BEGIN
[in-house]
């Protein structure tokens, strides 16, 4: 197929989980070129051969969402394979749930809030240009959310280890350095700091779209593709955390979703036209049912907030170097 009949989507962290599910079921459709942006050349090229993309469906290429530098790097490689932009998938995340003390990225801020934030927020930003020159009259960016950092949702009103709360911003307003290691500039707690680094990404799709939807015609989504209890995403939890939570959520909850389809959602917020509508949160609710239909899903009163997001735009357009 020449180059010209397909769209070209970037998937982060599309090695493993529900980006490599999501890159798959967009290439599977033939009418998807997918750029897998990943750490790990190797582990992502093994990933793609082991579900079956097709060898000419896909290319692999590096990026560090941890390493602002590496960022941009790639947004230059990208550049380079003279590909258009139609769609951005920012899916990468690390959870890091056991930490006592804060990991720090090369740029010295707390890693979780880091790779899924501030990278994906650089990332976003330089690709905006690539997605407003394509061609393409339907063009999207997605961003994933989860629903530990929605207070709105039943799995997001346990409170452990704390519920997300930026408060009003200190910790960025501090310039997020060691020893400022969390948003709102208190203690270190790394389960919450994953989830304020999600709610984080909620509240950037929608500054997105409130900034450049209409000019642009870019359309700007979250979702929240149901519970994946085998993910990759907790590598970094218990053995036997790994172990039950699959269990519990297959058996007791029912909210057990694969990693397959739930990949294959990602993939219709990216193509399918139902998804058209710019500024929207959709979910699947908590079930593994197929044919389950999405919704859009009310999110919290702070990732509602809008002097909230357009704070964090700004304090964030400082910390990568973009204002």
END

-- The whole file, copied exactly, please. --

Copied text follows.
[in-house]
């Protein structure tokens, strides 16, 4: 197929989980070129051969969402394979749930809030240009959310280890350095700091779209593709955390979703036209049912907030170097 009949989507962290599910079921459709942006050349090229993309469906290429530098790097490689932009998938995340003390990225801020934030927020930003020159009259960016950092949702009103709360911003307003290691500039707690680094990404799709939807015609989504209890995403939890939570959520909850389809959602917020509508949160609710239909899903009163997001735009357009 020449180059010209397909769209070209970037998937982060599309090695493993529900980006490599999501890159798959967009290439599977033939009418998807997918750029897998990943750490790990190797582990992502093994990933793609082991579900079956097709060898000419896909290319692999590096990026560090941890390493602002590496960022941009790639947004230059990208550049380079003279590909258009139609769609951005920012899916990468690390959870890091056991930490006592804060990991720090090369740029010295707390890693979780880091790779899924501030990278994906650089990332976003330089690709905006690539997605407003394509061609393409339907063009999207997605961003994933989860629903530990929605207070709105039943799995997001346990409170452990704390519920997300930026408060009003200190910790960025501090310039997020060691020893400022969390948003709102208190203690270190790394389960919450994953989830304020999600709610984080909620509240950037929608500054997105409130900034450049209409000019642009870019359309700007979250979702929240149901519970994946085998993910990759907790590598970094218990053995036997790994172990039950699959269990519990297959058996007791029912909210057990694969990693397959739930990949294959990602993939219709990216193509399918139902998804058209710019500024929207959709979910699947908590079930593994197929044919389950999405919704859009009310999110919290702070990732509602809008002097909230357009704070964090700004304090964030400082910390990568973009204002």